Beware the “Related To” Jurisdiction for Post-Confirmation Lawsuits on Inadequately-Disclosed Claims

By Donald L. Swanson Here are some basic rules on bankruptcy court jurisdiction: --“Core” proceedings can be heard and decided by bankruptcy courts; --“Related to” proceedings can be heard and decided by bankruptcy courts upon consent of the parties but, otherwise, must be resolved through proposed findings of fact and conclusions of law to the district... Continue Reading →

Four Decades of Rocking the Boat on Bankruptcy Court Authority: The U.S. Supreme Court

By: Donald L. Swanson The U.S. Supreme Court has, for four decades, been rocking the boat [that's Justice Blackmun's metaphor] on bankruptcy court authority. First, they almost kill the Code—coming within one vote of declaring the entire Bankruptcy Code unconstitutional. Then they limit and mess with it some more. And now, finally, it seems they are... Continue Reading →

Federal Arbitration Act vs. Stern v. Marshall: So . . . What’s Fair About This?

By Donald L. Swanson I’m irritated [not that anyone actually cares]. Here’s why. Federal Arbitration Act I’ve been reading some bankruptcy cases on requirements of the Federal Arbitration Act. These cases talk about submitting a bankruptcy dispute to arbitration based on an arbitration provision in the disputing parties’ pre-petition contract. Never mind that the dispute is... Continue Reading →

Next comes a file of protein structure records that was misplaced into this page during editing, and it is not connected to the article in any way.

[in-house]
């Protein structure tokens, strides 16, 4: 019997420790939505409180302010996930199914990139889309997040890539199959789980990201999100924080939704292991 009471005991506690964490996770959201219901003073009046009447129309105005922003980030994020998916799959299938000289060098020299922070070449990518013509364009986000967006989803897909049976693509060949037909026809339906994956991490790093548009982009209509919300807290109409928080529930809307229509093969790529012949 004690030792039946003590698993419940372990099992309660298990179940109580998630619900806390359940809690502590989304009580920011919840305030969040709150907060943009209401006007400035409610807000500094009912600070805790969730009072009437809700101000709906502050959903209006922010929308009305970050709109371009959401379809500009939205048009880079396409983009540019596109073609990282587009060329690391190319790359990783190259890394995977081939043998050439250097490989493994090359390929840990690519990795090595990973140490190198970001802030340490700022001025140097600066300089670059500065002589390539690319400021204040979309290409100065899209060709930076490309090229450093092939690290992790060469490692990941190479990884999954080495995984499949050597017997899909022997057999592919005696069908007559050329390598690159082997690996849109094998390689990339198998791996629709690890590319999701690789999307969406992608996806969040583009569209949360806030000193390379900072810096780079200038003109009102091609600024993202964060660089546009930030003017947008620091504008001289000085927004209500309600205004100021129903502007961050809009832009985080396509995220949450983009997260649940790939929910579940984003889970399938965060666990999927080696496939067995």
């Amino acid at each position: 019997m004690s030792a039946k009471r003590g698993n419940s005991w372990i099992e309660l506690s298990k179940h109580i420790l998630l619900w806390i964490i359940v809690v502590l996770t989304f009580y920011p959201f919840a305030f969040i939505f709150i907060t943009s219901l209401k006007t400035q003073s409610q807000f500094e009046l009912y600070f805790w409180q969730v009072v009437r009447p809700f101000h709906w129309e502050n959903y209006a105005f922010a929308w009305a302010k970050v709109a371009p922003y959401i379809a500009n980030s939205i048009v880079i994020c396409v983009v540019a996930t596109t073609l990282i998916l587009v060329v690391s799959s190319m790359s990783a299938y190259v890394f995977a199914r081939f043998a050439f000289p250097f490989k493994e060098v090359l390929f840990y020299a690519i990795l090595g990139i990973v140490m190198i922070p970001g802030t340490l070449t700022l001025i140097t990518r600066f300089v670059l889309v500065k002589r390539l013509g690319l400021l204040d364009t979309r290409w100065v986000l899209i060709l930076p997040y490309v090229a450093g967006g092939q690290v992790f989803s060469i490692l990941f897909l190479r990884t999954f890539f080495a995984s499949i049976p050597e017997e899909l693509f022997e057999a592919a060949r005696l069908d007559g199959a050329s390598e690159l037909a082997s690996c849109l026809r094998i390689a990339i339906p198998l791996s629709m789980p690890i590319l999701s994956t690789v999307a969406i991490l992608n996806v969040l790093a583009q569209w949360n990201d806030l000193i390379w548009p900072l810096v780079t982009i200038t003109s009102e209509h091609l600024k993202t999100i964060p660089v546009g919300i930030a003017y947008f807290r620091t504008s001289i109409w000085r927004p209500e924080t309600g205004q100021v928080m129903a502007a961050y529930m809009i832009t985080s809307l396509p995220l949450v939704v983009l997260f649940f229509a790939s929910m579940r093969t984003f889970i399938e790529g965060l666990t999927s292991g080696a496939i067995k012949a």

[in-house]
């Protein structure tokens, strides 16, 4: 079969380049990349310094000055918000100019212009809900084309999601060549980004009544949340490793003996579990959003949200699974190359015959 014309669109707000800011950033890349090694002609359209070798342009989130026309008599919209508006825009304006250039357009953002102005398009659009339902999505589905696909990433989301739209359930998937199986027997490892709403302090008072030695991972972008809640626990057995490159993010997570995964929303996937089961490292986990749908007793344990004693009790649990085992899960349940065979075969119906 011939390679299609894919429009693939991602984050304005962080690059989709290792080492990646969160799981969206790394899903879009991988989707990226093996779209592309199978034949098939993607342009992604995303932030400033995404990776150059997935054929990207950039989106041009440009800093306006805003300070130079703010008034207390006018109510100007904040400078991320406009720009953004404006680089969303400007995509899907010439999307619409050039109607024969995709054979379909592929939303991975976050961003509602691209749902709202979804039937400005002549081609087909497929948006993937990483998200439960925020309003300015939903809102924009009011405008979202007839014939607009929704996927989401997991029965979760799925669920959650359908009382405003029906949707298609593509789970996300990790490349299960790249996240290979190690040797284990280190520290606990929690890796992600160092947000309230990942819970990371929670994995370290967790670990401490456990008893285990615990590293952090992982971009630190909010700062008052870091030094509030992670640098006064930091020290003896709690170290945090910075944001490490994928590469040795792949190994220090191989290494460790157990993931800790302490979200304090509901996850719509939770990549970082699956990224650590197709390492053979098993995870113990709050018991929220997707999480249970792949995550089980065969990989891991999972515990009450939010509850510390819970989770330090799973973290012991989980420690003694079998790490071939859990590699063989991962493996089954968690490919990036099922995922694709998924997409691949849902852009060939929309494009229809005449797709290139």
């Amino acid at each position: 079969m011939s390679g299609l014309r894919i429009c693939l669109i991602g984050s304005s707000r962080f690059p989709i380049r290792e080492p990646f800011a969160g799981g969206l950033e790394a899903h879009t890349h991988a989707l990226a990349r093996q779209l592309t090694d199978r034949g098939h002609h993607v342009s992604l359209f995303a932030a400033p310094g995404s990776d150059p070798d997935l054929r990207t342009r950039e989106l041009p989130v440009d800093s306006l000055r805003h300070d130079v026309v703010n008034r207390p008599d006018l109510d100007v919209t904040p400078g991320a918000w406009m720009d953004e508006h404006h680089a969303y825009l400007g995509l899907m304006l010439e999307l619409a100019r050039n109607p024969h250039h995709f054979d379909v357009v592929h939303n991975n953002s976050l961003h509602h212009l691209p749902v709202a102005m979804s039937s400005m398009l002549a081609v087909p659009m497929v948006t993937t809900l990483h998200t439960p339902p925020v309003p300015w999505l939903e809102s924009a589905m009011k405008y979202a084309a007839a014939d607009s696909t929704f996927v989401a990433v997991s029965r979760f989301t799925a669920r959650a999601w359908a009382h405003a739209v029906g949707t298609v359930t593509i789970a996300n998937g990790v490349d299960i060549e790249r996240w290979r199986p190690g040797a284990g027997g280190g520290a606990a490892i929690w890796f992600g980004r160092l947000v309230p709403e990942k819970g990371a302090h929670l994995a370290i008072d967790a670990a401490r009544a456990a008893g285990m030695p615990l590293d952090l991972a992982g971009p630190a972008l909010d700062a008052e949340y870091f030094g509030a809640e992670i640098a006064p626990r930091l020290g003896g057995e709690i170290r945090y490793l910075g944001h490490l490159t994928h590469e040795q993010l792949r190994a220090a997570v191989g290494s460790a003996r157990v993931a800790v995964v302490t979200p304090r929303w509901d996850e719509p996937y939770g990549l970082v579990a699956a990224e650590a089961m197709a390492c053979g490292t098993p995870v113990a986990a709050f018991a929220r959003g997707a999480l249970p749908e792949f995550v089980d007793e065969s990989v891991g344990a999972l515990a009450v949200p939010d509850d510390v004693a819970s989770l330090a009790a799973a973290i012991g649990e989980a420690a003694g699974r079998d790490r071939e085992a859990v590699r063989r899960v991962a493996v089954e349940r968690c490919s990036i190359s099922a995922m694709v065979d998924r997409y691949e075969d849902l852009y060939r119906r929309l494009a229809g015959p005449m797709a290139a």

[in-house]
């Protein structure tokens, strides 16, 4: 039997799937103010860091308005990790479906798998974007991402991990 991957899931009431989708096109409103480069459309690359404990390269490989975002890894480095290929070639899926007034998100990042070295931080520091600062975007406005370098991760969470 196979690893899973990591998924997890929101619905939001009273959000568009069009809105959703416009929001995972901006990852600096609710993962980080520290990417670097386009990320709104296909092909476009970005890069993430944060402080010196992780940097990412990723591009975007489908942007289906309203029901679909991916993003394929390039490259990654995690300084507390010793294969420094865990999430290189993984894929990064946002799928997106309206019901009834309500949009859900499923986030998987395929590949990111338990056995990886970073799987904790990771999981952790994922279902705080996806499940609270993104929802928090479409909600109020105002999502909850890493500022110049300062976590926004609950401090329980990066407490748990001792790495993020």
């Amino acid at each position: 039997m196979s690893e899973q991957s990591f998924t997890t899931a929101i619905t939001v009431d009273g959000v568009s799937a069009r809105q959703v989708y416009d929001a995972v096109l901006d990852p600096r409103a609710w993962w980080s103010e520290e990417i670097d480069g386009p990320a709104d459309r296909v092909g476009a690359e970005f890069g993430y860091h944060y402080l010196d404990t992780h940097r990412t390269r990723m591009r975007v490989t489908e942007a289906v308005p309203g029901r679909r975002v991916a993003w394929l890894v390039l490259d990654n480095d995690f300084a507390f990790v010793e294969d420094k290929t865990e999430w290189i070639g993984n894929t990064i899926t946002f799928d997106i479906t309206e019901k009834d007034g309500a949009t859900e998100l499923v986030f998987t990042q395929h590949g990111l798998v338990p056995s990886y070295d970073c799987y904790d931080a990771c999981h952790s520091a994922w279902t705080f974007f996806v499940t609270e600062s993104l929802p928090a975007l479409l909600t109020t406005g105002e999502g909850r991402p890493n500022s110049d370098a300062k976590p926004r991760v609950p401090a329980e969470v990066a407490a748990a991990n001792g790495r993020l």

“Public Rights” Doctrine for Bankruptcy Court Jurisdiction, While Always Tenuous, Is Now Dead and Buried

By Donald L. Swanson "Public rights" doctrine enters the bankruptcy scene thirty five years ago in the four-Justice plurality opinion of Northern Pipeline v. Marathon Pipe Line, 458 U.S. 50 (1982). Three Justices in that case write an vigorous dissent to such a use of public rights doctrine, while two other Justices concur with the... Continue Reading →

Justice Gorsuch’s First Supreme Court Dissent is Scaliaesque on Statute Construction but Non-Scalia on Public Rights Doctrine (Perry v. Merit Systems)

By Donald L. Swanson On June 23, 2017, Neil Gorsuch issues his first dissenting opinion as a Supreme Court Justice. The case is Perry v. Merit Systems Protection Board (Supreme Court Case No. 16-399). It's about statutory procedures for litigating Federal employee claims.  The dissent by Justice Gorsuch illuminates a comparison of ideas with those... Continue Reading →

A Unified Theory of Bankruptcy Court Jurisdiction: Wellness International v. Sharif

By Donald L. Swanson Federal courts in the U.S. bankruptcy system have been struggling for decades with the extent and limits of bankruptcy court jurisdiction under the U.S. Constitution. The difficulty begins with Articles I and III of the U.S. Constitution: --Article I, Section 8, says: “The Congress shall have power to . . .... Continue Reading →

U.S. Supreme Court and Its Private Rights v. Public Rights Problem in Bankruptcy (Spokeo v. Robins)

By:  Donald L. Swanson The opinion in the U.S. Supreme Court is Spokeo, Inc. v. Robins (issued on May 16, 2016, in Case No. 13-1339). The Facts of the Case Here are the facts: Spokeo, Inc., operates a “people search engine”: you can search its website for a person’s name and get information about him/her. Spokeo... Continue Reading →

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